“THE ADDAMS FAMILY” plays Friday through Sunday and Nov. 20-2 I in the Bristol Opera House in downtown Bristol. For performance times and reservations, call (574) 848-4116 or visit

Musical Tale Of Tragic War-Time Romance PDF Print E-mail
Written by Marcia Fulmer   
Tuesday, 06 October 2015 16:39

Composer Claude-Michel Schonberg and lyricist Alain Boublil are best known to American audiences as the creators of two blockbuster musicals — “Les Miserables” and “Miss Saigon.”

Miss Saigon South Bend (IN) Civic TheatreThe former is based on a massive, multi-part novel of the same name by French author Victor Hugo and the latter, on the opera “Madame Butterfly” by Italian composer Giacomo Puccini. It, in turn, is based on a one-act play based on a short story and a French novel, all going to show that nothing is completely original.

Miss Saigon  South Bend (IN) Civic TheatreFor “Miss Saigon,” the sung-through (little or no spoken dialogue) musical which opened Friday evening in South Bend Civic Theatre’s Wilson Theatre, the setting was changed from early 20th century Japan to Saigon in the final days of the Vietnam War (1975) and the United States (1978).

The basic elements of plot remain the same. Intentionally or unintentionally, the subplot in which thousands of natives scramble to escape the advance of an oppressive regime is very uneasily familiar today.

“Miss Saigon” is the third big musical of the SBCT 2015 season and the second in the high-domed Wilson Theatre. The mid-summer offering, “Fiddler on The Roof,” fared better al fresco in St. Patrick’s County Park. For a number of reasons, “Miss Saigon” goes the way of its indoor predecessors,.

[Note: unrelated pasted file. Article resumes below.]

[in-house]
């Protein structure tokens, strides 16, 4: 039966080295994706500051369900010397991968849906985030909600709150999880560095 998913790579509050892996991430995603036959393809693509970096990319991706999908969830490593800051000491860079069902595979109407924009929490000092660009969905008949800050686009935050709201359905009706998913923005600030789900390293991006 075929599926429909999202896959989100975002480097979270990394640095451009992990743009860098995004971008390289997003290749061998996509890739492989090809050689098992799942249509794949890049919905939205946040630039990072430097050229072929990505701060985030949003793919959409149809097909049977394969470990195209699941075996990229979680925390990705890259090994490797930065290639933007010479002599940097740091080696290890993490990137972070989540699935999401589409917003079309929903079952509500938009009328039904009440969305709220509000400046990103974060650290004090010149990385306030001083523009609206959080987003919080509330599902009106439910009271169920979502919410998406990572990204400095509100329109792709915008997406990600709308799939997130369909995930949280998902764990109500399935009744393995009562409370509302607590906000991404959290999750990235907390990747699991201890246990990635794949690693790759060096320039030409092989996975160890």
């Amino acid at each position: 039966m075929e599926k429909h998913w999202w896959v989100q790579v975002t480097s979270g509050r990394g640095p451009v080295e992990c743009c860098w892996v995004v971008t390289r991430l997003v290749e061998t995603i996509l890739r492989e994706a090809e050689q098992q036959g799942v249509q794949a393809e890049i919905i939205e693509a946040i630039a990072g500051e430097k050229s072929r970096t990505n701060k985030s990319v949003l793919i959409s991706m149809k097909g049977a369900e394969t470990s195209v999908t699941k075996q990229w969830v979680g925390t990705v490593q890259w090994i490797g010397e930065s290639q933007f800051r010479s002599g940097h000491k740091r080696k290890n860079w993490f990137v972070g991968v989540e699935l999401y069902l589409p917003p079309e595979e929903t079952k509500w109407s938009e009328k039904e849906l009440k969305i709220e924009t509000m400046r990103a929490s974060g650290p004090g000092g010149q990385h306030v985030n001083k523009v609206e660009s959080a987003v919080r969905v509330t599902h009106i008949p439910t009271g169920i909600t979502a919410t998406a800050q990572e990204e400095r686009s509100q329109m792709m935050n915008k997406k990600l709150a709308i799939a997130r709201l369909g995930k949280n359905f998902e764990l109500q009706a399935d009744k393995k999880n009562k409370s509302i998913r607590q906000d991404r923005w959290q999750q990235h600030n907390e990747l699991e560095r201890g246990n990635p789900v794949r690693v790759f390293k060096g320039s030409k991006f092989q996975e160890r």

There are several plusses in this production under the direction of Jewel Abram-Copenhaver.

Miss Saigon  South Bend (IN) Civic TheatreFirst is the versatile set by scenic designer Jaycee Rohick, who has become one of SBCT’s major assets. It transfers quickly and, for the most part, quietly, from the Saigon bar-and-brothel owned by The Engineer (Mike Barnette) to the tiny room in which Kim (Shana

Dagny) and Chris (Lincoln Wright) find love, to the gates of the American Embassy as well as various locations in Saigon, Bangkok and Atlanta, Ga.

The fall of Saigon and its famed helicopter rescue is effective due to a generous use of stage fog and the sound of whirling propellers while the skeleton of a copter “lands” above the right balcony.

The use of projections of Saigon, its places and people, is helpful, if blurry, in echoing the frantic rush to escape the city before the arrival of the Viet Cong.

Miss Saigon South Bend (IN) Civic TheatreThe orchestral track is a semi-plus in that it provides full instrumentation of the lush Schonberg score while most frequently overplaying the singers, both soloists and ensemble, and obscuring the all-important lyrics.

The major performance plus here is Dagny, a professional actress/singer from Chicago, who has played the role before and not only sings with emotion and warmth but conveys the changes in Kim as she goes from a timid innocent to a strong woman and a mother who literally gives everything for the sake of her child. Her characterization is moving and very believable.

Daniel Grey as Thuy, Kim’s Vietnamese fiancé turned officer in the North Vietnamese Army, and Ryan Clubine as John, the marine who buys Kim’s first night for his buddy Chris, deliver the best and strongest male voices and characterizations.

Anne Bomgaars is Ellen, Chris’ American wife. She also is vocally strong but, like the rest of the company females, suffers from very unfortunate costume choices. The men are safe in military uniforms although not sure they are circa 1975.

Like “Les Miz,” “Miss Saigon” is a big show and, to produce effectively, requires a big cast. Unfortunately this was not available here and the minimal result does little to enhance “The American Dream.”

“MISS SAIGON” plays through Oct. 25 in the Wilson Theatre in South Bend Civic Theatre, 215 W. Madison. For performance times and reservations, call (574) 234-1112 or visit